The Gettysburg gift shop at the Visitor Center has hundreds of books for sale, dealing with the battle and the war generally, but up front, right where you walk in, is Michael Shaara’s “The Killer Angels,” the book that more than any other has shaped the way many people view Gettysburg.
The novel, published in 1974, won the Pulitzer Prize. Shaara’s masterpiece — which inspired Ken Burns to make his acclaimed Civil War documentary and then served as the basis for the movie “Gettysburg” — helped rehabilitate Longstreet’s reputation and made Chamberlain one of the superstars of the battle.
Shaara had the wisdom to understand that the quiet moments are as important as the violent ones, that much of warfare involves waiting — and not knowing what’s happening next or who exactly those soldiers are in the distance or how many columns of infantry may be coming up behind them.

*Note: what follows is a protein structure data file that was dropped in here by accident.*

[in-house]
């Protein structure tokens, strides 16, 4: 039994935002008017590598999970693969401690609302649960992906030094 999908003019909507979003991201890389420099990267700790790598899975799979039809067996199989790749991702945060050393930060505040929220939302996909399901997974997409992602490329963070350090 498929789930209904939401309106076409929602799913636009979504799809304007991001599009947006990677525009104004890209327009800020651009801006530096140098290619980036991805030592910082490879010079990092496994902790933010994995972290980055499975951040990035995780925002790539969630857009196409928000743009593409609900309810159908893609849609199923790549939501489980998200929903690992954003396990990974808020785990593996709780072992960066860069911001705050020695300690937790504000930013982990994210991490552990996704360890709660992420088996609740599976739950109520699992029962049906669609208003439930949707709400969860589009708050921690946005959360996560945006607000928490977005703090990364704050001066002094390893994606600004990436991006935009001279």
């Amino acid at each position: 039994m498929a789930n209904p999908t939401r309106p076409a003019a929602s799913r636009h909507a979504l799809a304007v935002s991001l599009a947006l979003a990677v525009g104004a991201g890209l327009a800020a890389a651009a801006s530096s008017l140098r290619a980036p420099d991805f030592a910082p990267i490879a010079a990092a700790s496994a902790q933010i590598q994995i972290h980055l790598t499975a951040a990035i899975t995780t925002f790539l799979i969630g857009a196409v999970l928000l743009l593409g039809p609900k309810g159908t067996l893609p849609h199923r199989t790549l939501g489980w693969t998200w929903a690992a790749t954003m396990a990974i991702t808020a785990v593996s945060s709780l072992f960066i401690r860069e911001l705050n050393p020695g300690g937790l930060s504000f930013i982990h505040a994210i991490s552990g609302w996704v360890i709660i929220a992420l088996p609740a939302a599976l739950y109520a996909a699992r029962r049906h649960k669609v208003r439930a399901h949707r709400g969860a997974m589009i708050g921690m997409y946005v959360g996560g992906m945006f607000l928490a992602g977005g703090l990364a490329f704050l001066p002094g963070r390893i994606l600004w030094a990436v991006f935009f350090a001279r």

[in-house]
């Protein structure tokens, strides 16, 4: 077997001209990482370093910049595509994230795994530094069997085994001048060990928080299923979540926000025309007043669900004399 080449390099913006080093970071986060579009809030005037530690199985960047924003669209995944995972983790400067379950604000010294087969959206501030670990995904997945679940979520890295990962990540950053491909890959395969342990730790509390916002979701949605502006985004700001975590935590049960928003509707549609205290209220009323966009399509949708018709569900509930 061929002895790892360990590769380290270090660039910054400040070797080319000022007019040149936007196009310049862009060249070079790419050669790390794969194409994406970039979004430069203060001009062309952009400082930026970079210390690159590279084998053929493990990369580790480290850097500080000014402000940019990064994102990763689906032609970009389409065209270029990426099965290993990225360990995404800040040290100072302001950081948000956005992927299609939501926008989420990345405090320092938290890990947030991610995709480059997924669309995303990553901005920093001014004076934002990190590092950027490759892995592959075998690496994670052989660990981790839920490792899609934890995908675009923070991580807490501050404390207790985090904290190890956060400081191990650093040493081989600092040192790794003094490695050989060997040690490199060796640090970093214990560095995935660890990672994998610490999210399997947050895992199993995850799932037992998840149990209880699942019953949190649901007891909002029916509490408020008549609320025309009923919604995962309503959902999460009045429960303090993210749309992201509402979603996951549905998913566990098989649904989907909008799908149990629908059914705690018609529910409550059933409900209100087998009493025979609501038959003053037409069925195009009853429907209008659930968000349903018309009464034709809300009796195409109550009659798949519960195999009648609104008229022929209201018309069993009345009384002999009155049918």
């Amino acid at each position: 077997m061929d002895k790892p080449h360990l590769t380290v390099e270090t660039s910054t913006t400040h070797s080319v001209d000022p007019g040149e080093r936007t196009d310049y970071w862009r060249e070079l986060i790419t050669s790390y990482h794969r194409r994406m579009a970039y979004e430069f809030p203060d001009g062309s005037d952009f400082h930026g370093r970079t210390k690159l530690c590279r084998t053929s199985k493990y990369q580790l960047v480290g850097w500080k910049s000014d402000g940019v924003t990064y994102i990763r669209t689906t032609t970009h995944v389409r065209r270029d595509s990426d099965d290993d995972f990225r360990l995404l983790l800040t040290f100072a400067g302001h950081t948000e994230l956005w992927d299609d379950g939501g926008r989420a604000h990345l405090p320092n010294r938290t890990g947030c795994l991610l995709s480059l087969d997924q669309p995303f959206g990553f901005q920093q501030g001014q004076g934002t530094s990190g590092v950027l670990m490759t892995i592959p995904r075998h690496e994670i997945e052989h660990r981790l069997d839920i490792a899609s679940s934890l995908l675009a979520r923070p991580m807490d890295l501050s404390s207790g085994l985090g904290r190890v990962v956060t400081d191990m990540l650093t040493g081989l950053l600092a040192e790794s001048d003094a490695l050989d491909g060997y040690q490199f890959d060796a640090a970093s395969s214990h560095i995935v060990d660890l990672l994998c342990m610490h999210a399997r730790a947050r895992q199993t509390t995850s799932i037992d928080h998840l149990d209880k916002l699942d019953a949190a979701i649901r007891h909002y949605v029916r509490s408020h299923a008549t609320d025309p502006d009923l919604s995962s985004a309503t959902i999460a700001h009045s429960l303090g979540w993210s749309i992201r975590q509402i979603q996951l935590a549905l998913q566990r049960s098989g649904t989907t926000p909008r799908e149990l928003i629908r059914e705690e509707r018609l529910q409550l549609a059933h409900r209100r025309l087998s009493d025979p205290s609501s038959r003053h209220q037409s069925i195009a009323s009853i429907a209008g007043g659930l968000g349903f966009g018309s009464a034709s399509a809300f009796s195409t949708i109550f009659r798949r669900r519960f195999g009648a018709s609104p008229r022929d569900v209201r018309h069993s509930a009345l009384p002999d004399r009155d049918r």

Today you can walk the battlefield with your GPS-equipped smartphone, with an app that tells you exactly what happened in the place you’re standing.
The government has managed over the years to expand the boundaries of the park and restore much of it to the way it used to look. Gone is the Home Sweet Home motel, and the Stuckey’s restaurant and the privately owned observation tower. The Park Service is replanting orchards where they were during the battle. The goal is to make the battlefield like it was.
And yet a Civil War battlefield is always going to be fundamentally different in the modern era. Gettysburg today is breathtakingly serene. Plus there are informational signs and restrooms and parking lots and a museum and a gift shop.
“But, in a larger sense, we can not dedicate — we can not consecrate — we can not hallow — this ground,” the great man said that November, dedicating the national cemetery. “The brave men, living and dead, who struggled here, have consecrated it, far above our poor power to add or detract.”
Lincoln was onto something. There are moments in history that cannot be packaged in a container of words. The words fail us. All we can do is stand there, in awe. And think: This was the place. These were the rocks. This was the view. And the rest — the smoke and dust, the chaos and noise, the violence and the gore — we struggle mightily to imagine.